In honor of Women’s History Month, we brought Sonya Dreizler to Grow to share what it means to be an ally to women and how we can start changing the status quo in a male-dominant industry.


A recent study found that women represent only 18.1% of U.S. financial advisors. There's so much work to be done to shrink the disparity, and women can’t do it alone. They need male allies to help close the gap.


What is an ally?

An ally is someone who supports groups to which they do not belong. For example, a man can be an ally to women by treating them equally to their male counterparts. This looks like providing opportunities for advancement, mentoring, and most importantly, listening to women in the workplace and understanding how you can best support them. 

Being an active ally doesn’t have to come with a lot of fanfare; it’s showing up to do the work, and in many cases, it happens quietly in the background. 

For example, let’s say you’re a male ally. You’re interviewing two final candidates to fill an intern position. 

The first candidate,  “Chad” isn’t the most qualified, has never worked with a financial advisor before, but he reminds you a lot of yourself when you were younger. You think with the right coaching, he might be able to excel in this role. Plus, his dad and your uncle golf together at the same country club that you often visit with clients. 

The second person, “Tiffany” is a really strong candidate with prior experience. She’s also very active in the local Black professional women communities and is eager to learn as much as possible on the job, so she can ultimately one day start her own firm.

As a male ally, this is your chance to make a decision that will impact your firm. Choosing the more diverse candidate could push you to think outside the box, give an opportunity to someone who deserves it, and support a female that is clearly better suited for the position. 

But most situations aren’t quite as clear-cut and sometimes being an ally is hard work. It’s having difficult conversations and choosing the right side of the argument.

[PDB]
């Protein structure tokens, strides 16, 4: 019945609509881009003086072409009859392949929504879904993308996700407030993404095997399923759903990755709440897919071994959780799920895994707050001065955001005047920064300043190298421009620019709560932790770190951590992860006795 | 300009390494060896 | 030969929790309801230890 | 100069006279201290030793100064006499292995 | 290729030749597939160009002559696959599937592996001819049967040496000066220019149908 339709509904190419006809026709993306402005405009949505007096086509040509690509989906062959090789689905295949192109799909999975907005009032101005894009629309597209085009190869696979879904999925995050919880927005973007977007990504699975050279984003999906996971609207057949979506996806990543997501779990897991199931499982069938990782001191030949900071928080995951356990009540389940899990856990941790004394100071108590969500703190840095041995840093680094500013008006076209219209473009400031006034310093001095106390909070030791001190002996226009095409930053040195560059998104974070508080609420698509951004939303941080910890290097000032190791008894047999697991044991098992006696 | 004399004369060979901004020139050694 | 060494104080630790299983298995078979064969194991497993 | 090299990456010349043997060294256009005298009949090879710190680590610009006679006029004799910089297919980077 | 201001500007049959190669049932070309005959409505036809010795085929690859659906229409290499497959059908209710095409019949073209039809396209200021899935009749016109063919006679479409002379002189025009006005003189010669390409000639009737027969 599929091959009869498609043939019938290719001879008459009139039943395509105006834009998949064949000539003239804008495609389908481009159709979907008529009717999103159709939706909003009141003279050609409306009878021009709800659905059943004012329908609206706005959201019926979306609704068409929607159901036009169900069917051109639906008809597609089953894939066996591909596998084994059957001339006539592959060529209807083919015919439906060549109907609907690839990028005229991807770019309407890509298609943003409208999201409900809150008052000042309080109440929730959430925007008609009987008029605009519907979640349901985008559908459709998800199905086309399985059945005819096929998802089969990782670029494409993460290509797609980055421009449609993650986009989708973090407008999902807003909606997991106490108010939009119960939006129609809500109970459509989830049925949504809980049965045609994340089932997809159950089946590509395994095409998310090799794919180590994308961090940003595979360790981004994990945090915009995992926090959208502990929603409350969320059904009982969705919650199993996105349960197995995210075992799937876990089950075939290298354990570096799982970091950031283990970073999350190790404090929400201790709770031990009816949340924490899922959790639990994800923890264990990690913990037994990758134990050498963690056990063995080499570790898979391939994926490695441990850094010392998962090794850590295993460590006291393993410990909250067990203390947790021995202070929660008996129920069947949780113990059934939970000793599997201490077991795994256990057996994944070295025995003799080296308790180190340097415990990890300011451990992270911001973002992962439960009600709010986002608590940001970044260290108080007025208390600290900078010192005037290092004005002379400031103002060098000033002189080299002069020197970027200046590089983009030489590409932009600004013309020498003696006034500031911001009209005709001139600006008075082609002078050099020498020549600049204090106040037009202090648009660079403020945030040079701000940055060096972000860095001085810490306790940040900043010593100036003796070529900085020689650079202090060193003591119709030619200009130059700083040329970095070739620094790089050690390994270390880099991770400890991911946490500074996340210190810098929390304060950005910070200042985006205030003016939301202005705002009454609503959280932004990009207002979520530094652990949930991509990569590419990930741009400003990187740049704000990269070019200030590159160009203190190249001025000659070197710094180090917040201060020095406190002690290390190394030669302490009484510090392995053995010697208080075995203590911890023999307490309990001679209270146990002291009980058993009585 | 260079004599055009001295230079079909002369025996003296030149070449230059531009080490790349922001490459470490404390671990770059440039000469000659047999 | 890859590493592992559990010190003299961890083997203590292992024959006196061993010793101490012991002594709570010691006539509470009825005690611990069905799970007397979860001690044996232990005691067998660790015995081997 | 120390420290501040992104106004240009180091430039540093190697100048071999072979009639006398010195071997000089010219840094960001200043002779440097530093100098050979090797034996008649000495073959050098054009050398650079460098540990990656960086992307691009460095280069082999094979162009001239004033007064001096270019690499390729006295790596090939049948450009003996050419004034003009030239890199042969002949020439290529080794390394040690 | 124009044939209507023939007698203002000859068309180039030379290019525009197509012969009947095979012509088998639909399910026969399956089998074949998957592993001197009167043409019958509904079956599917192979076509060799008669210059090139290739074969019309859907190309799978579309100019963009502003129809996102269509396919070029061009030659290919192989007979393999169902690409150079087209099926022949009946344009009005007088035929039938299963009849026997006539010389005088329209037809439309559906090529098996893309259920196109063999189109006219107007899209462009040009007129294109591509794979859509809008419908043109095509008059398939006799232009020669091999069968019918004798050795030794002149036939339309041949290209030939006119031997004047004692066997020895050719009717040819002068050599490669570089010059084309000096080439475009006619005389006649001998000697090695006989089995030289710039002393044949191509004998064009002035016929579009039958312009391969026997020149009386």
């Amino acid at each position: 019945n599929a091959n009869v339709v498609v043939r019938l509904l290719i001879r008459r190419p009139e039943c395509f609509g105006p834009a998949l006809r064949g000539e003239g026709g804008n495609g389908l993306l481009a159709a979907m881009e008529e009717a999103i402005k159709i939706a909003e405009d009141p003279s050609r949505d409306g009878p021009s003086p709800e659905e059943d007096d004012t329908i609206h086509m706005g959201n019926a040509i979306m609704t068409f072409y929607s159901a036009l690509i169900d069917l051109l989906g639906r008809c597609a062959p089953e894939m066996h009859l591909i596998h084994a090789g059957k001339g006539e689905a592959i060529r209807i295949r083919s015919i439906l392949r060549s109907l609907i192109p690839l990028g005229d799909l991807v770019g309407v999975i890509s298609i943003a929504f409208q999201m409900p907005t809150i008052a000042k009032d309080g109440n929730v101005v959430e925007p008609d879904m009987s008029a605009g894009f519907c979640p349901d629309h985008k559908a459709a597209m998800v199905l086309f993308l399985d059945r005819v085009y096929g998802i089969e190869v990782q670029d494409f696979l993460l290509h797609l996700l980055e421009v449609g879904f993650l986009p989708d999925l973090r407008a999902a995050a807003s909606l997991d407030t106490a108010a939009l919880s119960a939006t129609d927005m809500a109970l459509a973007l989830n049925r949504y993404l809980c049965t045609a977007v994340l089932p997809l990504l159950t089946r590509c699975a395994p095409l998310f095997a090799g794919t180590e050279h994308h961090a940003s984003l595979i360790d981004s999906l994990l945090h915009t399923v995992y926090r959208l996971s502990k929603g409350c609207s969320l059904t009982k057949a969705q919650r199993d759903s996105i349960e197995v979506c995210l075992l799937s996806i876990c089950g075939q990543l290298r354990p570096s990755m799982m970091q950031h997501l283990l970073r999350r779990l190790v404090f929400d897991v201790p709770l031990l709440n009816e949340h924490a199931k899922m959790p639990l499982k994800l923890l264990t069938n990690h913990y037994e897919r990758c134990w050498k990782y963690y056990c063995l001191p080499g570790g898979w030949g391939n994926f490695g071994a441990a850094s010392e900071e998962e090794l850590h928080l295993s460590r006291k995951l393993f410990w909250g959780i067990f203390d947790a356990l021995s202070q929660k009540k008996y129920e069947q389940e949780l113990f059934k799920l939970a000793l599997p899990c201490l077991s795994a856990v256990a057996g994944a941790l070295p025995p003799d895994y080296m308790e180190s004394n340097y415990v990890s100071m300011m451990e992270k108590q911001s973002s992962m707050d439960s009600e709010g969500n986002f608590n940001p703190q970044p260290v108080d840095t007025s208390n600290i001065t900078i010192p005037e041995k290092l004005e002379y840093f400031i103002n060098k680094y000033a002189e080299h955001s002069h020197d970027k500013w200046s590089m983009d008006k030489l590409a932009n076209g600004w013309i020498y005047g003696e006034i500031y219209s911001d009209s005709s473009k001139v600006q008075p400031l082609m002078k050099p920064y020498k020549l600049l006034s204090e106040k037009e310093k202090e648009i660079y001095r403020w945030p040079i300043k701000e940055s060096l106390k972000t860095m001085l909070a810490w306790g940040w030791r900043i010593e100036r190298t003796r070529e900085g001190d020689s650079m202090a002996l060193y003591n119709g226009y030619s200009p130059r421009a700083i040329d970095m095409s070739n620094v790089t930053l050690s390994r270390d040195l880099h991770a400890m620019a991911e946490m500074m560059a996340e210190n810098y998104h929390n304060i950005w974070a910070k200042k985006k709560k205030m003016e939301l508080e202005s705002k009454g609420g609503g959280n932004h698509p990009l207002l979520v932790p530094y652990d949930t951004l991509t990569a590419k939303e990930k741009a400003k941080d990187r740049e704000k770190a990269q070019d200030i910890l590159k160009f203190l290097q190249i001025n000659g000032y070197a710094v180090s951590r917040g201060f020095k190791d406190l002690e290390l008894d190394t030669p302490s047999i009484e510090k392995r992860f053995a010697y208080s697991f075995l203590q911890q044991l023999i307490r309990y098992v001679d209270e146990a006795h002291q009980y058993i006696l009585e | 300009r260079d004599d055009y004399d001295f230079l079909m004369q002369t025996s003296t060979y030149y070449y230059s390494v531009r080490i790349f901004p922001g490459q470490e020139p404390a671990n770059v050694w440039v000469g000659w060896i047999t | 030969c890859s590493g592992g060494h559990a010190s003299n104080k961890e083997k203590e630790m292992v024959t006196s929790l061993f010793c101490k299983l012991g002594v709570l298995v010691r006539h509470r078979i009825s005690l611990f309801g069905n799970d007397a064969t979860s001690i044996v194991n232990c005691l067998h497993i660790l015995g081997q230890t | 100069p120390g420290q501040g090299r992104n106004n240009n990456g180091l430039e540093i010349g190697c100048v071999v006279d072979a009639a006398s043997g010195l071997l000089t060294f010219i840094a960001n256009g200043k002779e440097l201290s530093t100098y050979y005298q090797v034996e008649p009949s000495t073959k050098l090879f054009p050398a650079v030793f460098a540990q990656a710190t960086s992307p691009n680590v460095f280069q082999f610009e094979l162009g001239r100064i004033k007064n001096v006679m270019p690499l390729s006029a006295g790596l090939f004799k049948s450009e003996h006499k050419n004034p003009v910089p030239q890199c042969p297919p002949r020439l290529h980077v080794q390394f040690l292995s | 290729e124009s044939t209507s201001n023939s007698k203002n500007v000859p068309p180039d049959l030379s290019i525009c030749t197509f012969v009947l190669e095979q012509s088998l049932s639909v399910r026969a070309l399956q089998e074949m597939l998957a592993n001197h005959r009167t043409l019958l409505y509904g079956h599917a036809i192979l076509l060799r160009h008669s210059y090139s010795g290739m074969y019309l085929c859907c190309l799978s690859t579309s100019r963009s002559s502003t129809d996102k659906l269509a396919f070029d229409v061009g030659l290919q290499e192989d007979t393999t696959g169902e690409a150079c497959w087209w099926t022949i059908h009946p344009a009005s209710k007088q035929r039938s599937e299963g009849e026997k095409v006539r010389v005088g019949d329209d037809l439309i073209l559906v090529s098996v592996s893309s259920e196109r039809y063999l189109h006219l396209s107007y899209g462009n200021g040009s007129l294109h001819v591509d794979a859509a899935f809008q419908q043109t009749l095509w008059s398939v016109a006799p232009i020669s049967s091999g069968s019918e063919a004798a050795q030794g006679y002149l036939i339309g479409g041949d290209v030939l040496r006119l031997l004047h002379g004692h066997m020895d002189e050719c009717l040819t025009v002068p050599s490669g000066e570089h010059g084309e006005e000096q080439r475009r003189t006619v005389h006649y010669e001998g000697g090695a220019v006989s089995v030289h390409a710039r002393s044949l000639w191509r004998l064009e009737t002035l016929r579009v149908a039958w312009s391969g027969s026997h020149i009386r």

How do you know when to be an ally?

The easiest way to be an ally is to listen. Listen to women in the workplace, seek out answers to questions you have from different female perspectives, have conversations and hear the narratives women tell. 

A few common challenges professional women face are unequal pay, harassment, and lack of advocacy. Here are some examples of how to be an ally in these types of scenarios.

1. Salary Gap

Speaking about finances publicly should no longer be a faux pas. In order to understand when and why there are differences in pay, we need to get comfortable having open conversations about compensation. A true ally can show up for women in the workplace by being transparent with what they make and advocating for their female counterparts to be paid equally.


2. Listen and amplify

Sonya is well-known for her phrase, “We don’t do that here.” This is a powerful way to change the course of harassment happening in front of you. By using the word, “we,” you’ve coupled yourself with the person being harassed and let the aggressor know your stance on the situation. While this may diffuse the situation, it’s important to also support the victim, report the instance, or address it with Human Resources. Use your ability to amplify the issue to make sure it’s heard.


3. Be an advocate

While this might seem very similar to being an ally, an advocate is using your voice and actions to help women gain more opportunities. For example, if a fellow female advisor at your firm deserves a promotion but isn’t getting it, speak up for her. Or if you speak at conferences, ask the organizers what the ratio of male to female speakers. If it’s not a fair representation, ask them to feature more women—or better yet, recommend diverse female speakers that you know are looking for the opportunity.

 

When it comes to gender and race, diversity creates a stronger team. Having different experiences and backgrounds allow you to bring more innovative solutions to the table. Consider how you can become an ally to women—not just for the month of March, but for the long term.



Disclaimer: The views expressed in this video by the participants are solely their own and do not necessarily reflect the views of Altruist Corp or its subsidiaries. No compensation was provided.

 



About Grow


Grow by Altruist is a show dedicated to bringing business growth advice to advisors, by advisors. I'm your host Dasarte Yarnway and each week I sit down with industry professionals as they share their best ideas around attracting new prospects, building a successful firm, and keeping clients happy. Watch more episodes here.